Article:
Metabolic Research Center - Please help, I don't understand how to portion out the recipes




yankeeoregon
09-13-2012, 10:31 PM
I am frustrated because I want to get into the recipes but the ones that make several servings are confusing in that i have no idea how to portion it to come up with 4oz protein, 8oz veggies, etc. For example, the cheeseburger soup recipe: it says it makes 4 servings, but how much of what PER SERVING? How many cups or whatever do I serve myself and since everything is kinda mixed together in these recipes how do I know I'm getting even amounts of what is needed at each meal (like I said 4oz of this, 4oz of that, etc.) Thank you in advance for helping explain, I'm getting so tired of plain broccoli and separate plain meat:(


reji
09-14-2012, 12:33 AM
I'm not on the MRC plan, so I can only speak generally. If a recipe says it makes 4 servings, and there's a total of 16 oz of protein in there, then 16 oz divided by 4 servings means that each serving has 4 oz of protein. In something like a soup, you make sure you're getting 1 serving by measuring the total volume (maybe the whole batch makes 4 cups) and dividing by 4--one cup would be one serving and would contain 4 oz of protein. A casserole is probably easier because you can just eyeball cutting it into 4 pieces. One piece is one serving and would contain 4 oz of protein.

But it is possible that one serving could contain 3-1/2 oz of protein and another could have 4-1/2 oz of protein, depending on how the size of the meat bits. I figure that it evens out if I eat the whole dish over four meals. If it's important for this plan to be completely exact at each meal, then you're probably better off sticking with the separate broccoli and meat meal.

yankeeoregon
09-14-2012, 12:27 PM
I'm not on the MRC plan, so I can only speak generally. If a recipe says it makes 4 servings, and there's a total of 16 oz of protein in there, then 16 oz divided by 4 servings means that each serving has 4 oz of protein. In something like a soup, you make sure you're getting 1 serving by measuring the total volume (maybe the whole batch makes 4 cups) and dividing by 4--one cup would be one serving and would contain 4 oz of protein. A casserole is probably easier because you can just eyeball cutting it into 4 pieces. One piece is one serving and would contain 4 oz of protein.

But it is possible that one serving could contain 3-1/2 oz of protein and another could have 4-1/2 oz of protein, depending on how the size of the meat bits. I figure that it evens out if I eat the whole dish over four meals. If it's important for this plan to be completely exact at each meal, then you're probably better off sticking with the separate broccoli and meat meal.
Thank you for your help but I am a still confused. If you imagine spooning out soup with a measuring cup or ladle you will have various amounts of liquid, meat pieces, and vegetable pieces. When you scoop it out 4oz of protein doesn't just end up on your spoon, and what I am trying to say is that it is mixed in with the vegetables and liquid so how would you come even remotely close to knowing what portions of each nutrient you were serving yourself? And I don't mean this to sound snarky but I do think one has to be on the diet to understand how important the ratios per meal are in order to stay in ketosis. But I thank you for your help.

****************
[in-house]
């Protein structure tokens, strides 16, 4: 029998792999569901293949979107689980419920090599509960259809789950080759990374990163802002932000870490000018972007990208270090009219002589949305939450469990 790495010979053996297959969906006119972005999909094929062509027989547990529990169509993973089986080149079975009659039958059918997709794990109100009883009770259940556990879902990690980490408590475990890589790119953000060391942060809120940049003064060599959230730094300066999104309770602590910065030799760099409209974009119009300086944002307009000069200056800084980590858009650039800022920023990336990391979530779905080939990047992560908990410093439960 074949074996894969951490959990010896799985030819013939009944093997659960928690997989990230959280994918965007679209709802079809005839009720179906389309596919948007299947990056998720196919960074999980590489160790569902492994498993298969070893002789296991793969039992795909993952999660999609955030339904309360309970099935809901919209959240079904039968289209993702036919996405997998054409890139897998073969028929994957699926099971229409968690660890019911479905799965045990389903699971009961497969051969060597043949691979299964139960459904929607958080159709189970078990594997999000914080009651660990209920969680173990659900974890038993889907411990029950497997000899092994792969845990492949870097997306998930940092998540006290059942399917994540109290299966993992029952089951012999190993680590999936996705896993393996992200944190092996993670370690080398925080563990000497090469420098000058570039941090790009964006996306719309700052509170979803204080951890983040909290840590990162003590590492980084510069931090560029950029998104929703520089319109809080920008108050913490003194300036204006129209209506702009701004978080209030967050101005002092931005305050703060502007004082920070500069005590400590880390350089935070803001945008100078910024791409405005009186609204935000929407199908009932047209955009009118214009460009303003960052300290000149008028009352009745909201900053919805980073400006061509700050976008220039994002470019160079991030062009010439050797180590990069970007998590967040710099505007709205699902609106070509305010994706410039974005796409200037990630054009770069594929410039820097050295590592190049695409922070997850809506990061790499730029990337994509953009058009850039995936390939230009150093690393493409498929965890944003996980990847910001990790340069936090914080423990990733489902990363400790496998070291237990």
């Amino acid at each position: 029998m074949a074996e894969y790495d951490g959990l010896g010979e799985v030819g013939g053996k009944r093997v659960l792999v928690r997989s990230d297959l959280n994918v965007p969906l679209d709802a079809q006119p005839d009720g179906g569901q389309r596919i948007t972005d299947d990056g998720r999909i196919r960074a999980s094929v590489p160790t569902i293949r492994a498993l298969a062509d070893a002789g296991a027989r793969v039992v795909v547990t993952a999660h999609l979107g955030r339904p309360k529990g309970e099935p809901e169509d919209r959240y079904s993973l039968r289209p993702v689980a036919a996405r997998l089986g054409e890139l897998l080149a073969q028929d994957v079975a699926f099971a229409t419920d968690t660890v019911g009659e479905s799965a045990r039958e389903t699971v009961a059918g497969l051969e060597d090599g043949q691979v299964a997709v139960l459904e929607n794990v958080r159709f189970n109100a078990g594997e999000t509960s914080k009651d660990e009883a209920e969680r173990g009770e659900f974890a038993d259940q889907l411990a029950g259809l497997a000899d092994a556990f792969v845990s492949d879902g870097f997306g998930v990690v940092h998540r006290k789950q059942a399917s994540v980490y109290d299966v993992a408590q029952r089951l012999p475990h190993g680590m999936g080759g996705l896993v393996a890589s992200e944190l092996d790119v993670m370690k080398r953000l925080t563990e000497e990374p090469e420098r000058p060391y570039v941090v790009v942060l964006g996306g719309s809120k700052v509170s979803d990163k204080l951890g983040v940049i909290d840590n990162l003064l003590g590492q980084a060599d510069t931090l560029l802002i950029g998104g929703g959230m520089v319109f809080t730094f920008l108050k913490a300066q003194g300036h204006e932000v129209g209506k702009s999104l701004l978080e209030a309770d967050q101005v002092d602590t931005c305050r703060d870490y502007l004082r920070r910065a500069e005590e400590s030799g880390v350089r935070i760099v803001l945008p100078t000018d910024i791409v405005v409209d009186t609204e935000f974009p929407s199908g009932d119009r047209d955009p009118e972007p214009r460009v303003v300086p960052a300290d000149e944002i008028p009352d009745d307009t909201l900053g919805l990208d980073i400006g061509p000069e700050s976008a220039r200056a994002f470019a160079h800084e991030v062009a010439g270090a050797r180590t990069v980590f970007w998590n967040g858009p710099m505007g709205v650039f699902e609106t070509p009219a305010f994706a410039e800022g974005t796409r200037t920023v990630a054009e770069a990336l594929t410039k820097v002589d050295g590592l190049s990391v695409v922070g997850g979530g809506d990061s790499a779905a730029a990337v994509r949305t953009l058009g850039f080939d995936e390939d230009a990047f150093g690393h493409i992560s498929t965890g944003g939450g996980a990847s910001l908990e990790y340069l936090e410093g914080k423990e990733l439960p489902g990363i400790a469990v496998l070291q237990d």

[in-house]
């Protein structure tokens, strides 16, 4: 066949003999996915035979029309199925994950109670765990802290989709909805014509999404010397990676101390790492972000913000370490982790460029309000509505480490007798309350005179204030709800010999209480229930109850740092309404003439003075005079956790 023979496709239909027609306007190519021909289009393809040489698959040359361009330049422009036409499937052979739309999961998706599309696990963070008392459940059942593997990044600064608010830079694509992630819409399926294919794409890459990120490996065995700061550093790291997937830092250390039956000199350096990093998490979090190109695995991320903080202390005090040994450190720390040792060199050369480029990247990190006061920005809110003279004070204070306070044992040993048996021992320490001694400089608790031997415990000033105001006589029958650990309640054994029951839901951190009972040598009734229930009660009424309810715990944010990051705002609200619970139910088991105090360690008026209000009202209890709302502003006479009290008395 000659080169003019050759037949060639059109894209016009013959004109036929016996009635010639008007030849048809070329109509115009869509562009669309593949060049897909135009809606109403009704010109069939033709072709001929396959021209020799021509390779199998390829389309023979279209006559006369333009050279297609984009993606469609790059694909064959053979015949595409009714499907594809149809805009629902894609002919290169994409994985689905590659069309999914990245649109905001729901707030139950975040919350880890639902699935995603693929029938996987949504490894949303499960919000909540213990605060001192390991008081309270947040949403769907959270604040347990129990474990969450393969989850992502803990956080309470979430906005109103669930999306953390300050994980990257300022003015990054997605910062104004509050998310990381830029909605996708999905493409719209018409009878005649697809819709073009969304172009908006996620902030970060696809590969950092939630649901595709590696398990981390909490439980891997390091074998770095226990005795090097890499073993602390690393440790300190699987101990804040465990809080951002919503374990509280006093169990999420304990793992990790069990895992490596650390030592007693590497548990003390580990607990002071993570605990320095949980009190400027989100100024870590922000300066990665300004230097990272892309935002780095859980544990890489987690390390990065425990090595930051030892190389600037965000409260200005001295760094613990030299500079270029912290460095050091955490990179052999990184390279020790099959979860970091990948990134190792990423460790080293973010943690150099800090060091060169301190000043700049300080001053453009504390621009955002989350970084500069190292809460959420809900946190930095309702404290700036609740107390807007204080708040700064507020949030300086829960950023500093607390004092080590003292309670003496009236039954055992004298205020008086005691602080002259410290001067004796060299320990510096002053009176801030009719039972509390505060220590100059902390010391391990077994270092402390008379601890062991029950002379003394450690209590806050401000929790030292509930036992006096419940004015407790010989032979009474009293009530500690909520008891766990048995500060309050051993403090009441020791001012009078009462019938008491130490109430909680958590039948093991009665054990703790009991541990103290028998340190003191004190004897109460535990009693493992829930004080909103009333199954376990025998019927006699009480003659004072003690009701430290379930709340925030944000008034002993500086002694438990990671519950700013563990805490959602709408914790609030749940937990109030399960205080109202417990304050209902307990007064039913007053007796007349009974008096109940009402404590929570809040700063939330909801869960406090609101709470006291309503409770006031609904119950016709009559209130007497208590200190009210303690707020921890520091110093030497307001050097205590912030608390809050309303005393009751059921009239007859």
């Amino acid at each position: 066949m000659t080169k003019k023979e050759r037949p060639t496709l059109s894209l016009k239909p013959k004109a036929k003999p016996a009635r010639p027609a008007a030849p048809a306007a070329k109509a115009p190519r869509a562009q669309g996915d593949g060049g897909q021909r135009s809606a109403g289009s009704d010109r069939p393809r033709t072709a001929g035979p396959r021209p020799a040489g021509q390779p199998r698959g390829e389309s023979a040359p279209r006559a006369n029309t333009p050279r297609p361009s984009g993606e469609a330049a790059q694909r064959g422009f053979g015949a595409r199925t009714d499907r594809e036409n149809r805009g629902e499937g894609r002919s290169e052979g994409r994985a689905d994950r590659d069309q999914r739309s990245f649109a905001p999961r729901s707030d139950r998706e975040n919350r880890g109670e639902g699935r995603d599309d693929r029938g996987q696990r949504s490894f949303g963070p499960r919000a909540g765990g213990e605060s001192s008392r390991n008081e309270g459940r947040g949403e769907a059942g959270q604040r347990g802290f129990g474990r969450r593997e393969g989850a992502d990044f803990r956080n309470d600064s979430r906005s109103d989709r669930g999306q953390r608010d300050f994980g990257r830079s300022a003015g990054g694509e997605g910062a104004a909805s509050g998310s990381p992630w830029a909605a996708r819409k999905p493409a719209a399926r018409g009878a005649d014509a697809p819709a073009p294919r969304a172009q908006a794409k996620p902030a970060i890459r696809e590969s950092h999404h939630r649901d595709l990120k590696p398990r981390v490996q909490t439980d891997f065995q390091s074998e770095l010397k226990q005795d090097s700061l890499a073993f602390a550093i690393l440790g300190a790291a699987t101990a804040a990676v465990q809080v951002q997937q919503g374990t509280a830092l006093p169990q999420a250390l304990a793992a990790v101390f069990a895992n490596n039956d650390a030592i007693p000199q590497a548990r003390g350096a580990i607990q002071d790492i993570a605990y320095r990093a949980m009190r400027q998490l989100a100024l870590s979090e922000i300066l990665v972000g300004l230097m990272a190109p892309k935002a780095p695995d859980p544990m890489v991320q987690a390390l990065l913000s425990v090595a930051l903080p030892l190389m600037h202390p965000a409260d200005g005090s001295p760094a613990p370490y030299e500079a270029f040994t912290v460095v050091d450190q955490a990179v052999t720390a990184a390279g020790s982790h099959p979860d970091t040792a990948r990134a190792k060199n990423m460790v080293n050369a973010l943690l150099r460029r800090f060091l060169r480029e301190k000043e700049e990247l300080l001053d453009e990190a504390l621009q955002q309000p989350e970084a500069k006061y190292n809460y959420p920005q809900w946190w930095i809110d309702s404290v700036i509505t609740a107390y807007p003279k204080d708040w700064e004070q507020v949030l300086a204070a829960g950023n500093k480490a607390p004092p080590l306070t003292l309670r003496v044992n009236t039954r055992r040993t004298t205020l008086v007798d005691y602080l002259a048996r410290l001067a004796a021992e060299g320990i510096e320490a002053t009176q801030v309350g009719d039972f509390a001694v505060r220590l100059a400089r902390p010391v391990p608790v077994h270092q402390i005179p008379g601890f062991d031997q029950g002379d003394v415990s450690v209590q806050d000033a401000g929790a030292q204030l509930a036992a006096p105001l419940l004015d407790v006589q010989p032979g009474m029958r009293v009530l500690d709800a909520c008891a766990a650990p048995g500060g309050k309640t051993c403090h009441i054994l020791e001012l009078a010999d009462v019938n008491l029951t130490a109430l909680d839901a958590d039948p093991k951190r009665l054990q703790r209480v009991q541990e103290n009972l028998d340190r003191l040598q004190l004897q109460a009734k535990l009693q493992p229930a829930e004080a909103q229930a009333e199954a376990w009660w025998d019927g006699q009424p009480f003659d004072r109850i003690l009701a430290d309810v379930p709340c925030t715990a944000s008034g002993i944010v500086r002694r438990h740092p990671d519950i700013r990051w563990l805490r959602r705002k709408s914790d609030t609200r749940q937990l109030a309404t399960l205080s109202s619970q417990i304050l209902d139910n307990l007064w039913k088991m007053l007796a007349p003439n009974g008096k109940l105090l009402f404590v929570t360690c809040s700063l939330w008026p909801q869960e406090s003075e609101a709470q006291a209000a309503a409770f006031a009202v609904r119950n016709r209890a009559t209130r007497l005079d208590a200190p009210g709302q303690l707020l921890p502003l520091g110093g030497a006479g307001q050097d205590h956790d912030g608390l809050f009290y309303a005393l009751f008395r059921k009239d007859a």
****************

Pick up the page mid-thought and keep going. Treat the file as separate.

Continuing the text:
meazie
09-14-2012, 12:50 PM
Thank you for your help but I am a still confused. If you imagine spooning out soup with a measuring cup or ladle you will have various amounts of liquid, meat pieces, and vegetable pieces. When you scoop it out 4oz of protein doesn't just end up on your spoon, and what I am trying to say is that it is mixed in with the vegetables and liquid so how would you come even remotely close to knowing what portions of each nutrient you were serving yourself? And I don't mean this to sound snarky but I do think one has to be on the diet to understand how important the ratios per meal are in order to stay in ketosis. But I thank you for your help.

When I make soup I keep the protein separate and then add it to the broth/veggies. That way I know the amount I'm getting.

Hope that helps...

reji
09-15-2012, 06:50 PM
And I don't mean this to sound snarky but I do think one has to be on the diet to understand how important the ratios per meal are in order to stay in ketosis. But I thank you for your help.

No worries. That's exactly why I mentioned that I'm not on MRC. I didn't have all the details on your plan, but I wanted to offer at least a little help.

kaplods
09-15-2012, 07:45 PM
Thank you for your help but I am a still confused. If you imagine spooning out soup with a measuring cup or ladle you will have various amounts of liquid, meat pieces, and vegetable pieces. When you scoop it out 4oz of protein doesn't just end up on your spoon, and what I am trying to say is that it is mixed in with the vegetables and liquid so how would you come even remotely close to knowing what portions of each nutrient you were serving yourself? And I don't mean this to sound snarky but I do think one has to be on the diet to understand how important the ratios per meal are in order to stay in ketosis. But I thank you for your help.


I don't mean to sound snarky either, but one doesn't have to be on MRC to understand ketosis. Ketosis is not so fragile that simply dividing a recipe by eye, is going to break the fragile balance. Sure if you drain out all of the veggies and all of the veggies in one portion, and all the meat in another, then you MIGHT risk disrupting ketosis (even then probably not, unless the veggies are high-carb veggies), but by dividing the recipe into equal portions that look to contain similar amounts of each ingredient, you're not going to risk breaking the fragile balance of ketosis - because the balance isn't so fragile.